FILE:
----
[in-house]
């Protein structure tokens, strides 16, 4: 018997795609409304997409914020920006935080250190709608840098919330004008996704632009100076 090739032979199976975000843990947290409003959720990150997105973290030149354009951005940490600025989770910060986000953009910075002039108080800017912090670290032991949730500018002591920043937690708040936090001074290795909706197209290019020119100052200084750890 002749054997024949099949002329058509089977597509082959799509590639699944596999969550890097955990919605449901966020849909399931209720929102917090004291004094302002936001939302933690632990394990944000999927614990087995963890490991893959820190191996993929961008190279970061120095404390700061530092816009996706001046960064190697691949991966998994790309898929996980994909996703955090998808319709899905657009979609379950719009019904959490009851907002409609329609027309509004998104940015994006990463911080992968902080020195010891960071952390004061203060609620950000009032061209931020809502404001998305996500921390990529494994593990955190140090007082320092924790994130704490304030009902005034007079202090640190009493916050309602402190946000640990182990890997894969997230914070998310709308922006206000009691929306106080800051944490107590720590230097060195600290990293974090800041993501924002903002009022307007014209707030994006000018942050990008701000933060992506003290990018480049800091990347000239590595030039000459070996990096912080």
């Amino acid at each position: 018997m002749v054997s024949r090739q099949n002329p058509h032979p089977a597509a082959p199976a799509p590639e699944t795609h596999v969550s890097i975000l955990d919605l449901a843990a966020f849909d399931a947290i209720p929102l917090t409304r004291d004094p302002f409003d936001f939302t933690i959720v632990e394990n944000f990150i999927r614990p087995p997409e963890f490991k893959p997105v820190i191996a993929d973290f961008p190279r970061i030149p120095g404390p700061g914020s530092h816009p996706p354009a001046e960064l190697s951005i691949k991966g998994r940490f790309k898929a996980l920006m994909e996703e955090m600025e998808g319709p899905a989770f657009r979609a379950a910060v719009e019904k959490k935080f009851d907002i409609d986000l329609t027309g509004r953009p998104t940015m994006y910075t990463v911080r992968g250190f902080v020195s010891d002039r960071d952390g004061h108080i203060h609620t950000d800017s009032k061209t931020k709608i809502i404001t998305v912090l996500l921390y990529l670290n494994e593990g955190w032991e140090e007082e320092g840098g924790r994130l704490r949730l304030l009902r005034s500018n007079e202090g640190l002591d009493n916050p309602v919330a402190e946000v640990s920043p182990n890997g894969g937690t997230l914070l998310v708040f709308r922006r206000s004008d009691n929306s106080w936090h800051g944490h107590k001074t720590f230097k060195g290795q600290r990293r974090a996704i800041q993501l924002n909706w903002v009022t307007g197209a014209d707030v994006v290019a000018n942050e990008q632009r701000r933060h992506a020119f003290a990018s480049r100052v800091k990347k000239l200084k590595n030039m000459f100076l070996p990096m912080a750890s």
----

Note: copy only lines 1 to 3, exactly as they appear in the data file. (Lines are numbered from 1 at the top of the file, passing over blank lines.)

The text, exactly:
[in-house]
């Protein structure tokens, strides 16, 4: 018997795609409304997409914020920006935080250190709608840098919330004008996704632009100076 090739032979199976975000843990947290409003959720990150997105973290030149354009951005940490600025989770910060986000953009910075002039108080800017912090670290032991949730500018002591920043937690708040936090001074290795909706197209290019020119100052200084750890 002749054997024949099949002329058509089977597509082959799509590639699944596999969550890097955990919605449901966020849909399931209720929102917090004291004094302002936001939302933690632990394990944000999927614990087995963890490991893959820190191996993929961008190279970061120095404390700061530092816009996706001046960064190697691949991966998994790309898929996980994909996703955090998808319709899905657009979609379950719009019904959490009851907002409609329609027309509004998104940015994006990463911080992968902080020195010891960071952390004061203060609620950000009032061209931020809502404001998305996500921390990529494994593990955190140090007082320092924790994130704490304030009902005034007079202090640190009493916050309602402190946000640990182990890997894969997230914070998310709308922006206000009691929306106080800051944490107590720590230097060195600290990293974090800041993501924002903002009022307007014209707030994006000018942050990008701000933060992506003290990018480049800091990347000239590595030039000459070996990096912080």
């Amino acid at each position: 018997m002749v054997s024949r090739q099949n002329p058509h032979p089977a597509a082959p199976a799509p590639e699944t795609h596999v969550s890097i975000l955990d919605l449901a843990a966020f849909d399931a947290i209720p929102l917090t409304r004291d004094p302002f409003d936001f939302t933690i959720v632990e394990n944000f990150i999927r614990p087995p997409e963890f490991k893959p997105v820190i191996a993929d973290f961008p190279r970061i030149p120095g404390p700061g914020s530092h816009p996706p354009a001046e960064l190697s951005i691949k991966g998994r940490f790309k898929a996980l920006m994909e996703e955090m600025e998808g319709p899905a989770f657009r979609a379950a910060v719009e019904k959490k935080f009851d907002i409609d986000l329609t027309g509004r953009p998104t940015m994006y910075t990463v911080r992968g250190f902080v020195s010891d002039r960071d952390g004061h108080i203060h609620t950000d800017s009032k061209t931020k709608i809502i404001t998305v912090l996500l921390y990529l670290n494994e593990g955190w032991e140090e007082e320092g840098g924790r994130l704490r949730l304030l009902r005034s500018n007079e202090g640190l002591d009493n916050p309602v919330a402190e946000v640990s920043p182990n890997g894969g937690t997230l914070l998310v708040f709308r922006r206000s004008d009691n929306s106080w936090h800051g944490h107590k001074t720590f230097k060195g290795q600290r990293r974090a996704i800041q993501l924002n909706w903002v009022t307007g197209a014209d707030v994006v290019a000018n942050e990008q632009r701000r933060h992506a020119f003290a990018s480049r100052v800091k990347k000239l200084k590595n030039m000459f100076l070996p990096m912080a750890s």